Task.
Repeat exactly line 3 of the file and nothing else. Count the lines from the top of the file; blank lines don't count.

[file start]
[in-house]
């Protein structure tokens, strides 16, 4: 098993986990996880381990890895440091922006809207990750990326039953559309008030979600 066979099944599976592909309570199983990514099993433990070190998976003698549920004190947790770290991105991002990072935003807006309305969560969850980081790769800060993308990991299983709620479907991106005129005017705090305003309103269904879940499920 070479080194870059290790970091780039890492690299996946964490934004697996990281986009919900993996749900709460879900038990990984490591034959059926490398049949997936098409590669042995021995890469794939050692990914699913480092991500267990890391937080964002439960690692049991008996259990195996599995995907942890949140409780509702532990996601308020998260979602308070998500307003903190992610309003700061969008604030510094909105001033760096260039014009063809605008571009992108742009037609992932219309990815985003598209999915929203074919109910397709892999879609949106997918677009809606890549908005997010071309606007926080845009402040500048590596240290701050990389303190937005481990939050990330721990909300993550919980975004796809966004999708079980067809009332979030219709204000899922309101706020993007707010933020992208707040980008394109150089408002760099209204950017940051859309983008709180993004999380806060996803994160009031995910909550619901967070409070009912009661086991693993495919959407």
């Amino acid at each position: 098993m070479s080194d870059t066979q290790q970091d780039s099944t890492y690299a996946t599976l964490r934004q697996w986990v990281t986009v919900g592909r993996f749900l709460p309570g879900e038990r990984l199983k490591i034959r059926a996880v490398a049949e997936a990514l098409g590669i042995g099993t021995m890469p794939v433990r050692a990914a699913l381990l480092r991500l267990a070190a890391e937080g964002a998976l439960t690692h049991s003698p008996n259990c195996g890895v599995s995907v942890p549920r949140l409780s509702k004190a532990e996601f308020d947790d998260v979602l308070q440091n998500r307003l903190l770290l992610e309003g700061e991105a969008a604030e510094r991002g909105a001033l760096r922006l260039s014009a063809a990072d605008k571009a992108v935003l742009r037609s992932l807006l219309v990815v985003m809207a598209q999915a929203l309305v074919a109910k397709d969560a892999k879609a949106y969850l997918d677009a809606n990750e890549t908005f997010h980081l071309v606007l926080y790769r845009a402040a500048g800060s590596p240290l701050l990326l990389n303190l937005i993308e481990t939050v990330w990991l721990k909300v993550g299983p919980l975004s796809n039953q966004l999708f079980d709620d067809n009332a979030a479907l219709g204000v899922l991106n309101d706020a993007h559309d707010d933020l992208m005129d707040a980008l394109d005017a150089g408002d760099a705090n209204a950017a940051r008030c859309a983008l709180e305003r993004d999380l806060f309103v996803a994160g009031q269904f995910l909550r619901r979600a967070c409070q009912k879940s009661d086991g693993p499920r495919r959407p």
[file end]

């Amino acid at each position: 098993m070479s080194d870059t066979q290790q970091d780039s099944t890492y690299a996946t599976l964490r934004q697996w986990v990281t986009v919900g592909r993996f749900l709460p309570g879900e038990r990984l199983k490591i034959r059926a996880v490398a049949e997936a990514l098409g590669i042995g099993t021995m890469p794939v433990r050692a990914a699913l381990l480092r991500l267990a070190a890391e937080g964002a998976l439960t690692h049991s003698p008996n259990c195996g890895v599995s995907v942890p549920r949140l409780s509702k004190a532990e996601f308020d947790d998260v979602l308070q440091n998500r307003l903190l770290l992610e309003g700061e991105a969008a604030e510094r991002g909105a001033l760096r922006l260039s014009a063809a990072d605008k571009a992108v935003l742009r037609s992932l807006l219309v990815v985003m809207a598209q999915a929203l309305v074919a109910k397709d969560a892999k879609a949106y969850l997918d677009a809606n990750e890549t908005f997010h980081l071309v606007l926080y790769r845009a402040a500048g800060s590596p240290l701050l990326l990389n303190l937005i993308e481990t939050v990330w990991l721990k909300v993550g299983p919980l975004s796809n039953q966004l999708f079980d709620d067809n009332a979030a479907l219709g204000v899922l991106n309101d706020a993007h559309d707010d933020l992208m005129d707040a980008l394109d005017a150089g408002d760099a705090n209204a950017a940051r008030c859309a983008l709180e305003r993004d999380l806060f309103v996803a994160g009031q269904f995910l909550r619901r979600a967070c409070q009912k879940s009661d086991g693993p499920r495919r959407p």